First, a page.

quote:
Originally posted by George Krashos

My origin for the Bloodfeathers focuses on how they got to Damara and the scant lore references there are about that (with some help from Ed).

The material referenced doesn't gel with any of your suggestions. Remember, the sources specifically state that Feldrin Bloodfeathers was a Sembian merchant.

-- George Krashos



There's actually lore on him? Just wondering, where from? You find the most obscure stuff.

Alavairthae, may your skill prevail

Phillip aka Sleyvas
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George Krashos
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Posted - 11 Sep 2018 :  08:18:42  Show Profile Send George Krashos a Private Message  Reply with Quote
quote:
Originally posted by sleyvas
There's actually lore on him? Just wondering, where from? You find the most obscure stuff.



FR9 The Bloodstone Lands, p.21 and there are some other mentions as I recall.

-- George Krashos

"Because only we, contrary to the barbarians, never count the enemy in battle." -- Aeschylus

Edited by - George Krashos on 11 Sep 2018 09:45:29
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sleyvas
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Posted - 11 Sep 2018 :  13:34:33  Show Profile Send sleyvas a Private Message  Reply with Quote
Hmm, that piece doesn't say much though, just gives his name. Now you got my curiosity up, darn you George.... you always do this to me .... now you made me dig and find some things I never thought about. So, it says that Feldrin can trace his lineage back to "Sembia", but "Sembia" didn't exist in 210 DR. It also doesn't mean he came from the area, as he may be several generations removed. PROBABLY he can trace his lineage to somewhere like/near Chondathan or Chancelgaunt (Saerloon and Selgaunt in modern day). Secondarily, this whole thing intrigued me with finding "when" Sembia formed. It seems it was being called "Sembia" before it became "Sembia", but it achieved its freedom because of the elves basically killing off much of the nobility of Chondathan. Also, these city states were ruled by Chondath much farther to the south as satellites. Tertiarily, I never had noted ties between Sammaster and the Cult of the Dragon (which is led by necromancers and "money makers), the formation of Sembia, and the "Rotting War" led by "necromancers" down in Chondath. Its almost like the CotD specifically went down to Chondath and started the Rotting War in order to make the rulers of Chondath give the people of Sembia their freedom.... which might explain why Sembia is so pro-cult activities.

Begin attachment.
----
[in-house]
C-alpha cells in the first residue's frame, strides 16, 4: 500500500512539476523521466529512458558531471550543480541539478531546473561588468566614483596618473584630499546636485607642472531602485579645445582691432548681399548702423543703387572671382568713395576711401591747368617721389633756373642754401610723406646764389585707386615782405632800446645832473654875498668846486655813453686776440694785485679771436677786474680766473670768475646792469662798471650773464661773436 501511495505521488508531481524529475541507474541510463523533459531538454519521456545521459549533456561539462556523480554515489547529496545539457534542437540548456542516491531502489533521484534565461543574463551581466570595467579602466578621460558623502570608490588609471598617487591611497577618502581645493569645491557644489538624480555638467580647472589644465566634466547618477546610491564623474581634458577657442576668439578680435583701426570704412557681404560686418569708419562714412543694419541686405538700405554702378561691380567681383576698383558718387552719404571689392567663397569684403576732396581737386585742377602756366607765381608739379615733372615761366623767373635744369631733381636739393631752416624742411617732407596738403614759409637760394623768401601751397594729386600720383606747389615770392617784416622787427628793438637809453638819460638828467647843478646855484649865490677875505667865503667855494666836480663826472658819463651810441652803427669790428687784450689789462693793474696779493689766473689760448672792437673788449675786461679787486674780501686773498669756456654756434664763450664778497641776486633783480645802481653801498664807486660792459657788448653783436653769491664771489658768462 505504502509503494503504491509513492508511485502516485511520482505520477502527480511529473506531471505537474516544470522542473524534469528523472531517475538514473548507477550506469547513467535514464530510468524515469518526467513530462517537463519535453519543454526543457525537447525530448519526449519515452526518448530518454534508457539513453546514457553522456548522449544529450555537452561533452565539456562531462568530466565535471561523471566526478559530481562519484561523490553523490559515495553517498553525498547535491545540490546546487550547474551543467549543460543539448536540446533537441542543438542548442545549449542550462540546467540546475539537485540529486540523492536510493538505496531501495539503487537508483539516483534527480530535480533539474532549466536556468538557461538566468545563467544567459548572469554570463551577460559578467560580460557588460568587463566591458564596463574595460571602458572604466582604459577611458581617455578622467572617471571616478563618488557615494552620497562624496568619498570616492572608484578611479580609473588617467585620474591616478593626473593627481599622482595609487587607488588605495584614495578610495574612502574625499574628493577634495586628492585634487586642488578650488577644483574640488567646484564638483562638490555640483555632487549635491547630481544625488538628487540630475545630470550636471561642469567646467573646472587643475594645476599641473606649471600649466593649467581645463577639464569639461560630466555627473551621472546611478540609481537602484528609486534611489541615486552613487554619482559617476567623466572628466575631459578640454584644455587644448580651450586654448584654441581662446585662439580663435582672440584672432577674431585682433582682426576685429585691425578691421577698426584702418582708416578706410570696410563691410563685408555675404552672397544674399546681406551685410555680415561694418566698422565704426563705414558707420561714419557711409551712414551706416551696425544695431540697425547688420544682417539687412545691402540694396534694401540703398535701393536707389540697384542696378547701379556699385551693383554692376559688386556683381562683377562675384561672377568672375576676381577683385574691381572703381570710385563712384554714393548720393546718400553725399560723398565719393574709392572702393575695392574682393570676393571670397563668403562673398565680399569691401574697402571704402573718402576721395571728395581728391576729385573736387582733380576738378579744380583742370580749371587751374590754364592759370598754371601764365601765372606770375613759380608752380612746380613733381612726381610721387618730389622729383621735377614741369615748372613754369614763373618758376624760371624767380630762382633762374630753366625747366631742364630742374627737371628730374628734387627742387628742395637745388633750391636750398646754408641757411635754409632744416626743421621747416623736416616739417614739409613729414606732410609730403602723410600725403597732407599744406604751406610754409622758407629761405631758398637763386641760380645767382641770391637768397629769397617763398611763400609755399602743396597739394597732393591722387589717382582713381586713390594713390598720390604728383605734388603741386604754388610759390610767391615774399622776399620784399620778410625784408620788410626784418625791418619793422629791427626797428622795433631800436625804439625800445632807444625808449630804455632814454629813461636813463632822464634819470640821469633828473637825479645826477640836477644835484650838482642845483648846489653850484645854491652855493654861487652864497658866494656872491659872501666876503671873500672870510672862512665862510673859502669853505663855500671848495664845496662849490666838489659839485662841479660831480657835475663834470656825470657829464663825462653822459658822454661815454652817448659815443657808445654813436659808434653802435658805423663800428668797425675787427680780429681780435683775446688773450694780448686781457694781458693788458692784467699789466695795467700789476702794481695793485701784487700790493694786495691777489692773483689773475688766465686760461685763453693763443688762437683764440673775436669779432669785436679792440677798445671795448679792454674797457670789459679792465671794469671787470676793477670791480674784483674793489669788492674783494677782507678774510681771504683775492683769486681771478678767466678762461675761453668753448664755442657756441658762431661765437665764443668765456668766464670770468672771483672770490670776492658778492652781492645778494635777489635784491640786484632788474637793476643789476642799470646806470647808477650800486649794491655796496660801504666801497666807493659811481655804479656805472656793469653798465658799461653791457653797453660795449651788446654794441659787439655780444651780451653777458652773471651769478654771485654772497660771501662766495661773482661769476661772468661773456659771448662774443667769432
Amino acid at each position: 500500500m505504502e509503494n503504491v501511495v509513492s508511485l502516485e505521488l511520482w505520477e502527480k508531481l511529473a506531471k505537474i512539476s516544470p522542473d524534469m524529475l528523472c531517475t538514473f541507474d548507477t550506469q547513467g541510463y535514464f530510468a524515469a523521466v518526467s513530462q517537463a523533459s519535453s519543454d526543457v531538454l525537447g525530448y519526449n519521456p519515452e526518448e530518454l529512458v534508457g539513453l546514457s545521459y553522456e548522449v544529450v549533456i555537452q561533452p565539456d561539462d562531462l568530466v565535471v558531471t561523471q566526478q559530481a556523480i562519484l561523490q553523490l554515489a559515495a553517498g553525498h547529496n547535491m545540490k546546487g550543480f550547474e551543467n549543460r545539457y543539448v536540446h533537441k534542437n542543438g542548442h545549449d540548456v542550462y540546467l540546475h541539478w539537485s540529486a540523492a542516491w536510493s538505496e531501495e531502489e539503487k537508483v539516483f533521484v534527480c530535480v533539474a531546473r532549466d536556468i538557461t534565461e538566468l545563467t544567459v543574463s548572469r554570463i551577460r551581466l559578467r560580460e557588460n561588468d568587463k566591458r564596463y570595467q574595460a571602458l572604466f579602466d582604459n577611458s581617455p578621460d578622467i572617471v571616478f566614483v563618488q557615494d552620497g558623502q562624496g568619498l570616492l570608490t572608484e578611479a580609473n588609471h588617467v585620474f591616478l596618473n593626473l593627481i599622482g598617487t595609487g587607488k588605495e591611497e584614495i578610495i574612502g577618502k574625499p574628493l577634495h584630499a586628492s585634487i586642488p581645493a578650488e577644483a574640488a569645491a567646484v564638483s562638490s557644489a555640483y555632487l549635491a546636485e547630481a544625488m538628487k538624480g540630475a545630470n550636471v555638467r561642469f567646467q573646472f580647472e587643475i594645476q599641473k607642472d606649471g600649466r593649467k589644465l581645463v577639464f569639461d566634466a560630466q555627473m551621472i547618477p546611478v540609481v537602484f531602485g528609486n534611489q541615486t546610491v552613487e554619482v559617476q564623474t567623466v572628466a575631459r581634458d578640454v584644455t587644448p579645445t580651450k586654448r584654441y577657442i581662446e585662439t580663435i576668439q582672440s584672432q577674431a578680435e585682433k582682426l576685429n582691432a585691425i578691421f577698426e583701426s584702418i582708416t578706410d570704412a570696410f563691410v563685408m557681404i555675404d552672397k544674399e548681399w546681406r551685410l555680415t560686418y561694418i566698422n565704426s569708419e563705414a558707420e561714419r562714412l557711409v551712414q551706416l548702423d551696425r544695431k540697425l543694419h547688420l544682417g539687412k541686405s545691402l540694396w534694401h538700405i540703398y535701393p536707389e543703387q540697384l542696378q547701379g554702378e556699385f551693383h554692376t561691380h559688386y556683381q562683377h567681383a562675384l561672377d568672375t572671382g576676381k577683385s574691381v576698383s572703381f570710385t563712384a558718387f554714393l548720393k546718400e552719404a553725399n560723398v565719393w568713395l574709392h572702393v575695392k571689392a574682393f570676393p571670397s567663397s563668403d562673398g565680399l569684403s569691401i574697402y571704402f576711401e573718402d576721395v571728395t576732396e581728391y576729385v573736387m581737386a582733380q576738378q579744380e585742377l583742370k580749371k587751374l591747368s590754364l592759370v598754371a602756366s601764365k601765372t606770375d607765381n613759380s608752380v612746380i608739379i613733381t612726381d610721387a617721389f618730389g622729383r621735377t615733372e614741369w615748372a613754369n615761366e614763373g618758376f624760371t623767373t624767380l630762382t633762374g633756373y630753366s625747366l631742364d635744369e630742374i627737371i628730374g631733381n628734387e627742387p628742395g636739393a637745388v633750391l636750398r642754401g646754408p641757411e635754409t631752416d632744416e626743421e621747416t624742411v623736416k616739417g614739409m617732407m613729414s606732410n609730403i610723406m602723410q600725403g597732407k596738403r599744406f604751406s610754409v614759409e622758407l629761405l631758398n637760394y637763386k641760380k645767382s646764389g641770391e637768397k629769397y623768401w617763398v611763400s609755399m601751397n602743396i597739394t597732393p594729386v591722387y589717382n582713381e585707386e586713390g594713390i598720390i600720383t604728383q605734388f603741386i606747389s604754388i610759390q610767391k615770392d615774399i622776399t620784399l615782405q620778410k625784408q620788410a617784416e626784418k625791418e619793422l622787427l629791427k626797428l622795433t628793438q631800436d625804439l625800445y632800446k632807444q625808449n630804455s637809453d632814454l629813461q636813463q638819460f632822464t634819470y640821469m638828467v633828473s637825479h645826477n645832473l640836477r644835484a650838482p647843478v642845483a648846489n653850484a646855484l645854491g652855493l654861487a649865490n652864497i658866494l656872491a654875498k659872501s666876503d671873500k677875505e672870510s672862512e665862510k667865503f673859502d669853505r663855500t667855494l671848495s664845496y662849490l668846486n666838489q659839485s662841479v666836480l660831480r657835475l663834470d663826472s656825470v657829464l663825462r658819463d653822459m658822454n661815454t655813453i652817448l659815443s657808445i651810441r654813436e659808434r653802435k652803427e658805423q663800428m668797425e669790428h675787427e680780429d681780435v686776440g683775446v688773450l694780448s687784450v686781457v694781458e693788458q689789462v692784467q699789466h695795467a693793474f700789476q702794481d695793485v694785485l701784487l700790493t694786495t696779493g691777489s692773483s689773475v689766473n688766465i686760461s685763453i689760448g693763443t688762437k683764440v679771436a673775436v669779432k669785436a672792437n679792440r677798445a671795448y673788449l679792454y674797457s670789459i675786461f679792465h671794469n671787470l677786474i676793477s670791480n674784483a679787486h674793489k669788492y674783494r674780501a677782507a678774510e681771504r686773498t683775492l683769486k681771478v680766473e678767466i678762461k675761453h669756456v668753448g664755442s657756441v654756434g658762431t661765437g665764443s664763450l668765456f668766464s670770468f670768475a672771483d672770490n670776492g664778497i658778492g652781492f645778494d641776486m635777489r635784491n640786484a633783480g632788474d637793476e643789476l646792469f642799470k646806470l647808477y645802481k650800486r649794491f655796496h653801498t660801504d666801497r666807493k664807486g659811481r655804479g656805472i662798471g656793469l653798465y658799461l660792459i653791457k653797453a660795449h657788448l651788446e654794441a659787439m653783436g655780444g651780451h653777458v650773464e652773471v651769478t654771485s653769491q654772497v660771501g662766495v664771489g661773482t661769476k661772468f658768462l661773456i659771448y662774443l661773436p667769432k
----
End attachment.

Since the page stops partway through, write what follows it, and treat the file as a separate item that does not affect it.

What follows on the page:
Anyway, back to the Bloodfeathers, so it would appear that they came in and settled western Damara before areas like Polten which border Impiltur. So, it wasn't necessarily an encroachment of Impiltur northward, and was probably individuals coming over the Galenas from the moonsea (because the mountains would provide a "little" more protection from the inhabitants of Thar).

Does anyone see problems with what I'm laying out?

Also, as an aside, this also brings me back to something I had wondered about long ago and was reminded of when researching St. Sollars the (now) thrice-martyred on the FR Wiki. So, he's pretty heavily hinted as being from Texas. Apparently SOMEWHERE they even say that he has the Castle Al-amo in the Seven Heavens (in addition to his talking like a cowboy, smoking cigars, mentioning the Pecos river, calling Orcus a "bad hombre", having a symbol of a "yellow rose" and a "lone star"). So, given that he's a martyr... and has "ties" to the Alamo... it might be interesting if we actually linked him to its fall as one of the martyrs who gave their life to free Texas. Given the links to Ed Sollers of TSR, maybe have him be a soldier who was always referred to by his last name of "Sollers". Also, is there any lore on how his third martyrdom happened after the spellplague?